THE REVIVAL BEGINS
This is an article from the Sept. 7, 2015 issue
As a hundred fans chanted his name from the bleachers (said chants peppered with calls of "leave him alone, media"), Jameis Winston said all the right things on Aug. 4. The Buccaneers' rookie quarterback, the No. 1 pick in last spring's draft, insists he doesn't care an iota about the team's past—even if Tampa's 2--14 record last season still factors big time in the way the team looks at 2015.
Without the Buccaneers' complete meltdown in coach Lovie Smith's first season, they would never have been able to pick Winston out of Florida State. This time last year they couldn't have imagined a scenario in which they'd be the first team on the clock come April. (Neither could SI, which picked the Bucs to win the division and finish 11--5.) But after Tampa's offense, behind quarterbacks Josh McCown and Mike Glennon, finished 30th in the league in total yards, the front office knew exactly what it needed.
When the Bucs interviewed offensive coordinators in the off-season—the team did without one in 2014 after Jeff Tedford underwent an angioplasty procedure in September—they saw a good deal of interest from around the league, says general manager Jason Licht. Prospective coordinators knew they would be getting a franchise quarterback (whether that was Winston or Marcus Mariota, the eventual No. 2 pick) and an attractive top target in second-year receiver Mike Evans, who had 1,051 receiving yards and was tied for the lead among rookie wideouts with 12 touchdown catches in '14.
In the end Licht and Smith went with Dirk Koetter (who previously held the same role in Atlanta and Jacksonville), a sensible hire. With the Falcons, Koetter led a productive offense that featured a talented quarterback, a deep group of playmaking receivers and a shaky offensive line—all of which the Bucs have, for better or worse. Under Smith, a defensive-minded coach, Koetter will have the freedom to which he's accustomed.
From the start of training camp Winston was impressive, primarily with his ability to read the field and his mental grasp of the game. "You can see it with his arm and the way he understands the plays," veteran guard Logan Mankins says. "He's not back there just reading one guy. He's making his progressions." Still, a turnaround, especially an immediate one, demands more than a No. 1 quarterback and a new coordinator. Tampa allowed 52 sacks last season; only Washington and Jacksonville ceded more. After selecting Winston, the Bucs drafted two offensive linemen in the second round, tackle Donovan Smith and guard Ali Marpet. Smith will likely open the season as the Buccaneers' left tackle, but these moves may not be enough to protect Winston, who at times was manhandled in his first preseason action. Still, the Bucs are aware of their shortcomings, and on Aug. 17 they signed former Colt Gosder Cherilus, who was cut by Indy after he was slow to recover from a knee injury. If he's healthy, he could be an upgrade at right tackle.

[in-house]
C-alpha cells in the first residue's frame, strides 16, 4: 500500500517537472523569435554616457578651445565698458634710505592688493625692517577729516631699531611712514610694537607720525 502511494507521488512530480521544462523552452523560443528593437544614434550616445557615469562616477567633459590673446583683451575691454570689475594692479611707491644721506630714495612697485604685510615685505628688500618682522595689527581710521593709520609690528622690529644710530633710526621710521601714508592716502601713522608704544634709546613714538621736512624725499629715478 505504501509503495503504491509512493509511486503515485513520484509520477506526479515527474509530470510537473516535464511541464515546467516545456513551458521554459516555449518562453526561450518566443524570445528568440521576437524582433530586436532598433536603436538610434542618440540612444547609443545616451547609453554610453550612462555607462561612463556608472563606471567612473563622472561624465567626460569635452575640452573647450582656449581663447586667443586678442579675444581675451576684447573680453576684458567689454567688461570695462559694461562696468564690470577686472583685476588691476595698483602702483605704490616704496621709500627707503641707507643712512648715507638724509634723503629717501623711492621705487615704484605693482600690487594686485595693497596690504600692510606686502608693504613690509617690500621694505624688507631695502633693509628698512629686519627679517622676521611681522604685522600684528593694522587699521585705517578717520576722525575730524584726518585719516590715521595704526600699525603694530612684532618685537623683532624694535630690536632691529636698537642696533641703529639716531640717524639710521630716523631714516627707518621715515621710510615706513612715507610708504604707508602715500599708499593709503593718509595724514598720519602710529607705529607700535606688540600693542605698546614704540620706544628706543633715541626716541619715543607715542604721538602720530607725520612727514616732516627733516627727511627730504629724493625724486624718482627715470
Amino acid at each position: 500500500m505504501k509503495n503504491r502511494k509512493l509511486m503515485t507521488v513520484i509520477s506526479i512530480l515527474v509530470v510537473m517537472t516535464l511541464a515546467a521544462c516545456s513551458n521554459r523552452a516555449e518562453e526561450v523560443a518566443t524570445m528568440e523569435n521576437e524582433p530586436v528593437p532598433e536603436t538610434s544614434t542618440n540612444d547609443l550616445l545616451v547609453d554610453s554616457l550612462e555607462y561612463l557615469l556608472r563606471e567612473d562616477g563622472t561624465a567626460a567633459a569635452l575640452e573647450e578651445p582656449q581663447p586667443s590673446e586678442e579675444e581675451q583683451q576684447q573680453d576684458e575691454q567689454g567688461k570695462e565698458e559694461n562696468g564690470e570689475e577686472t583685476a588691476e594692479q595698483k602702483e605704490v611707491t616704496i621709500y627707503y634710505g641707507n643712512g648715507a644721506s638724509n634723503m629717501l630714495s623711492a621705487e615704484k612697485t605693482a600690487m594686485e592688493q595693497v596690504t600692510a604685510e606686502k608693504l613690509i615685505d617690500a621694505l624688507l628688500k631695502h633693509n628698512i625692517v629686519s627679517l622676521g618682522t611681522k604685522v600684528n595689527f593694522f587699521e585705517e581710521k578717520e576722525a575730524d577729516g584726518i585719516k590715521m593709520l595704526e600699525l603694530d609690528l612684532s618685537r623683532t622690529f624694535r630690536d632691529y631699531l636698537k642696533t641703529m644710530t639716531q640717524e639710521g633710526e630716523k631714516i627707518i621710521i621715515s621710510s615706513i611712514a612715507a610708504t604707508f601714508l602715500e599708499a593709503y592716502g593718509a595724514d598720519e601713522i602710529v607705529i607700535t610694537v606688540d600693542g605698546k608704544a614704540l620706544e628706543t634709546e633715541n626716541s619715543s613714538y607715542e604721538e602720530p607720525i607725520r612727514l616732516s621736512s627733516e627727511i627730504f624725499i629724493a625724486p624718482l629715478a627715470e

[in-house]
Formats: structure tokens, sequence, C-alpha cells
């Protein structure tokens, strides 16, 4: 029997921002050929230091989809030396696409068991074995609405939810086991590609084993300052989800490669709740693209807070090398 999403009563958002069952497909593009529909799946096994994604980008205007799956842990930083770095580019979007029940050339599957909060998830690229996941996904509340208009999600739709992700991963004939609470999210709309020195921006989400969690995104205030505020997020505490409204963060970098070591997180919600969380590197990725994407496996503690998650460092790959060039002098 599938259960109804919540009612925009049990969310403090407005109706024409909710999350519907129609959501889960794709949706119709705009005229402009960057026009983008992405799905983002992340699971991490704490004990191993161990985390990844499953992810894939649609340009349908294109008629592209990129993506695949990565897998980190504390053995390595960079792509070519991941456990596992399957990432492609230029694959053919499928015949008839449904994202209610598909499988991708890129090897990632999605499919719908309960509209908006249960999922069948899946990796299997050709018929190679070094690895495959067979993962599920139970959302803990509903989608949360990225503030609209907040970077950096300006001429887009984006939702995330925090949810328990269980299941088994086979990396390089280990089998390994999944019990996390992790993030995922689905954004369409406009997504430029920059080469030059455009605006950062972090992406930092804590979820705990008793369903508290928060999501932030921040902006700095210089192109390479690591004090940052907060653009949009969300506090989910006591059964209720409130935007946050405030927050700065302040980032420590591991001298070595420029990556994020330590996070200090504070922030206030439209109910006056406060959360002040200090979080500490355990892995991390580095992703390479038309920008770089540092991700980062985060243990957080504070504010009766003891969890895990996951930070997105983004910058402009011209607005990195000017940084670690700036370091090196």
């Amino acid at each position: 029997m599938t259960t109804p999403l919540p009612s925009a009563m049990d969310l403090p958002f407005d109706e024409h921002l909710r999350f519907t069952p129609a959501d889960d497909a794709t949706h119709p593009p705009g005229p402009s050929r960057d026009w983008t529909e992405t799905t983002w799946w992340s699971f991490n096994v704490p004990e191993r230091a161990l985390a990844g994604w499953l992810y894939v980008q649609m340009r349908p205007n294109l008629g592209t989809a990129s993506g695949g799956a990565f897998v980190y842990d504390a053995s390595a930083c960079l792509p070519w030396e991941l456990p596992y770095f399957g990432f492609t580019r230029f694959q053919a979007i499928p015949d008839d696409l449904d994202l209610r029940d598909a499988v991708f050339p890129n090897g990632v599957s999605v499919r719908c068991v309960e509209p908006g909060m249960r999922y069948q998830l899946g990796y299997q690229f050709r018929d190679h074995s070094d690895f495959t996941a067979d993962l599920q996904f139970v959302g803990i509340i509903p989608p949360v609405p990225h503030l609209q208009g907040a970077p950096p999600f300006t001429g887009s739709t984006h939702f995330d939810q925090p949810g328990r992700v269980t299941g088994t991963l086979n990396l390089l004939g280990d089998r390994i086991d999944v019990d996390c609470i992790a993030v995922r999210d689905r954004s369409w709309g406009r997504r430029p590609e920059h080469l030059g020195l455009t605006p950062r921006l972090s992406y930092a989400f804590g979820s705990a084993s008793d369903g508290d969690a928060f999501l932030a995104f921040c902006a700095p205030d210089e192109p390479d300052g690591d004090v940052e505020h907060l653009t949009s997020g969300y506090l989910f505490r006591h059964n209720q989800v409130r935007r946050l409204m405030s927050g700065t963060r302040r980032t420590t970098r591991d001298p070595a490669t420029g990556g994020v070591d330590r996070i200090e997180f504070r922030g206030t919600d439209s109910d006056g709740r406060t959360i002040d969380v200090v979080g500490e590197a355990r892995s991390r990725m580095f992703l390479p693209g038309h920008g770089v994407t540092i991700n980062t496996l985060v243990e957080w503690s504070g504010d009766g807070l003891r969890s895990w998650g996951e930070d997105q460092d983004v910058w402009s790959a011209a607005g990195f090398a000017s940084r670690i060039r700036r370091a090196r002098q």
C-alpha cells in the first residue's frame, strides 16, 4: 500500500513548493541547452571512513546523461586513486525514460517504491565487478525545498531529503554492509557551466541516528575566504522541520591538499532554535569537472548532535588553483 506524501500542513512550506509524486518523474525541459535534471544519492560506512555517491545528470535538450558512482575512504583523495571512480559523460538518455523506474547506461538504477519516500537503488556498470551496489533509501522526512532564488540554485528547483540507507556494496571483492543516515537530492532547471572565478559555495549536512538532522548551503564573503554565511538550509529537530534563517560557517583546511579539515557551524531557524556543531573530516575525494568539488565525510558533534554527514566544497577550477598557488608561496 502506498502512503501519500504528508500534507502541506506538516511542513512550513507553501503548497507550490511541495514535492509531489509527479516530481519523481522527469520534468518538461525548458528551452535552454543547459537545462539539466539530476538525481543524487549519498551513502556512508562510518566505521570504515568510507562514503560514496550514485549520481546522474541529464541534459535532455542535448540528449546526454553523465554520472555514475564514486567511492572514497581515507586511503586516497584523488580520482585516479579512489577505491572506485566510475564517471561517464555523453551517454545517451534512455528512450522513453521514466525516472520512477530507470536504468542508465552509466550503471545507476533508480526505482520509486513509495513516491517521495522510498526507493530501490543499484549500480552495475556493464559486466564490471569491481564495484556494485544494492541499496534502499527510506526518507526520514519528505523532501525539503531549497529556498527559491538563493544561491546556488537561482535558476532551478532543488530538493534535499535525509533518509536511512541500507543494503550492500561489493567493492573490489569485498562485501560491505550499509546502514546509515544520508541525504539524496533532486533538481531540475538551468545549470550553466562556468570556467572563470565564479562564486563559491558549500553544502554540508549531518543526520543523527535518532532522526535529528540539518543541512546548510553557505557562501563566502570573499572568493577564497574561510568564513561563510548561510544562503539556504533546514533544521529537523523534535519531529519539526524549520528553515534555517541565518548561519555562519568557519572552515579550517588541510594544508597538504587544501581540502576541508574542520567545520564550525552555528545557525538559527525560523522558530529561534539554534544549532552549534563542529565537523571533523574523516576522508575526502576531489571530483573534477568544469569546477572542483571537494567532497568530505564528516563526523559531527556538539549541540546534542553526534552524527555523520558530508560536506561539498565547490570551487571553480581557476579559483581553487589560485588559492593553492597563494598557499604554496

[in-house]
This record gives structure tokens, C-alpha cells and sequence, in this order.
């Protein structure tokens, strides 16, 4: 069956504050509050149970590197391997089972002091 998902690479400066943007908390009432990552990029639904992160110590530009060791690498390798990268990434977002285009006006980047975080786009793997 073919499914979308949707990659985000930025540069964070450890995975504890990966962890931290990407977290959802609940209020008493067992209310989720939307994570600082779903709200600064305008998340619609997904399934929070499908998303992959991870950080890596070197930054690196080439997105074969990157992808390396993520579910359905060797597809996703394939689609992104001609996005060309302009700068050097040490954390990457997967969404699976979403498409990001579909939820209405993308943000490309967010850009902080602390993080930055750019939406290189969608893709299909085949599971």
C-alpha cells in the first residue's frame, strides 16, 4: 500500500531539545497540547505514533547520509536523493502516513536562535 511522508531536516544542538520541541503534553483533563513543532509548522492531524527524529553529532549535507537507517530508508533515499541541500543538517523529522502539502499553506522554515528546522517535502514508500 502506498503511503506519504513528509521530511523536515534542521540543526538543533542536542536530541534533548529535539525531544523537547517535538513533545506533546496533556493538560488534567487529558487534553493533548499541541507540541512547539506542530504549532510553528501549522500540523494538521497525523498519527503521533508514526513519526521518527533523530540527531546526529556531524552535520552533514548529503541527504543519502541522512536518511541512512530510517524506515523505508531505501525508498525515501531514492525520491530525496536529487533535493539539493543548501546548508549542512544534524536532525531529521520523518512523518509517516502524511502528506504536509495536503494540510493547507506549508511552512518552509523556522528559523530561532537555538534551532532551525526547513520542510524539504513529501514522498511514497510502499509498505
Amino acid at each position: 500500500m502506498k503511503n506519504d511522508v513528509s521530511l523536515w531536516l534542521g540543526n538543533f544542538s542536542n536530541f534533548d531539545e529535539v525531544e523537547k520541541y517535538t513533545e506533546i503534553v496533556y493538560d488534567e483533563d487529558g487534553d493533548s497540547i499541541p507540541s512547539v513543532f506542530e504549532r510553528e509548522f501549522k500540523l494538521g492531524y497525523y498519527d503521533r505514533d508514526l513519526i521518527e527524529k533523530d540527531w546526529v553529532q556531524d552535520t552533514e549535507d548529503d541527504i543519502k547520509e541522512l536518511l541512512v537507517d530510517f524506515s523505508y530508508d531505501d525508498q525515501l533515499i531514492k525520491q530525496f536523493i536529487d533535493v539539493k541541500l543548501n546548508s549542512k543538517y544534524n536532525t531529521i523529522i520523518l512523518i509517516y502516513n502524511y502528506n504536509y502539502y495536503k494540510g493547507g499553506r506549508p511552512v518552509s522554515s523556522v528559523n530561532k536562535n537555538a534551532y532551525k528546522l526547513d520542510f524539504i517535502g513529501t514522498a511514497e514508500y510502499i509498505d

On the other side of the ball Tampa made fewer changes; in fact, in the two years since Licht took over as general manager, the Bucs have drafted exactly one defensive player, linebacker Kwon Alexander, in the fourth round in 2015. Tampa has talent on defense; the Bucs brought back tackle Gerald McCoy and linebacker Lavonte David, who signed a five-year, $50.25 million extension in early August. A year ago McCoy and company consistently were victimized by terrible field position, the offense's quick drives leaving them frequently exhausted. Those factors, more than skill, explain why the Bucs surrendered the eighth-most yards in the league.
Despite its dismal record, Tampa lost eight games by six points or fewer, and according to Pythagorean Wins, a method derived from point differential to calculate a team's expected win-loss record, the Bucs should have had 4.5 victories rather than just two. "We were losing so many close games, which was heartbreaking," Licht says. Smith doesn't accept that defense, though. "Statistics are for losers," he says.
Still, with that shaky offensive line and a defense that will struggle to create a pass rush, whatever success Tampa has this year will be dependent on Winston—and only a once-in-a-generation quarterback can turn a 2--14 team into a contender.
SI'S PREDICTION: 5--11
ANDY BENOIT ON THE BUCCANEERS' FLAWED D
There's no mystery to Lovie Smith's defense: It's a classic zone scheme that features two high safeties on passing downs (i.e., Cover Two). Smith will use disguises before the snap, often threatening interior blitz looks, but postsnap his defenders most often wind up in their usual spots—which has become the scheme's flaw. Cover Two soared in the late 1990s and 2000s because its simplicity allowed defenders to think less and play faster. But eventually offenses devised ways to attack it. Some of those ways: throwing into its gaps at the 15-to-20-yard range, aligning receivers in unbalanced 3-by-1 sets or simply running the ball with safeties back deep. To make the Cover Two work, you need speedy linebackers, smart defensive backs—smart will do, they don't have to be All-Pros athletically—and, most important, a dominant pass rush. Without a pass rush threatening him, a QB can hold the ball and let the zone's gaps naturally expand. The Bucs' best pass rusher, aside from Gerald McCoy (football's premier gap-shooting defensive tackle, above), is little-known, undrafted fourth-year end Jacquies Smith, who had 6½ sacks in '14 (all of them after Week 8). That's it, and that's another problem: There's not enough firepower in Tampa's four-man rush.